I make my case with sources focusing on everyday life, using everything from blogs and newspaper clippings to internal government reports and archival documents. These sources reveal what “socialist” policies looked like from the bottom up rather than from the stated intentions of policy elites down.

I document unending capitalism through the spread of consumerism and all the inequalities accompanying consumerism with numerous examples. Take wristwatch production and distribution. In the early 1950s, after decades of relying on imports, China began to produce its own brands of wristwatches. Who got those watches first and why? What does the distribution of those watches say about the priorities of the state? In my analysis, facilitating the expansion of capital—even at the expense of socialist egalitarianism—was always more important. The state allocated those watches to those thought best able to help expand capital, not “build socialism”: managers rather than workers, people in factories rather than on farms, and those living in the prosperous coastal areas rather than the poorer interior. The same distribution priorities of capitalism everywhere with the minor difference of the managers being state employees rather than private businesspeople.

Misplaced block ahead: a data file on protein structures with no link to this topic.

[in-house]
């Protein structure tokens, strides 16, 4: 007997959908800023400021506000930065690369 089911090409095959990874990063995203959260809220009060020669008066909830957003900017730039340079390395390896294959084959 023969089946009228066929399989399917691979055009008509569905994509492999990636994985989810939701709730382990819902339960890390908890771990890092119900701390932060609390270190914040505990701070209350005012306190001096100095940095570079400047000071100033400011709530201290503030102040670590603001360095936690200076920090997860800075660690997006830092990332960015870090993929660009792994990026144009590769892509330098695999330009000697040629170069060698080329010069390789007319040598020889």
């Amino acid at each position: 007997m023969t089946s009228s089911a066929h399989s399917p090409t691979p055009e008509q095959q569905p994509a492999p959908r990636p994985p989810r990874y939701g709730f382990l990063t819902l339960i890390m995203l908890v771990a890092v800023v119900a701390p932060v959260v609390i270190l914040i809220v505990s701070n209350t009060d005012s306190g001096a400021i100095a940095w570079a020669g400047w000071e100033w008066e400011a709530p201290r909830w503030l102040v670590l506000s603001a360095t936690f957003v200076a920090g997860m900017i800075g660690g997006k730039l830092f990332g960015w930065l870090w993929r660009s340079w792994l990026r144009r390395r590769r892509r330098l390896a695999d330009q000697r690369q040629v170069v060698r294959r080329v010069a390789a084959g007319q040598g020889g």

In short, the actual policies introduced and elaborated by the Communist Party manifested the forms of social and economic inequalities associated with capitalism, not socialism.




 


 

Frank A. Guridy

 

On his book The Sports Revolution: How Texas Changed the Culture of American Athletics

Cover Interview of March 03, 2021

In a nutshell

The Sports Revolution tells the story of the impact of the Civil Rights and Second-Wave feminist movements on the world of big-time professional and collegiate sports in the United States from the 1960s to the 1980s. The setting is the state of Texas, a region that had a profound impact on the expansion of professional and collegiate sports in this period. Texas merits attention not only because of the enormous influence of the state’s sports entrepreneurs and athletes, but also because it serves as a fascinating case study in its own right.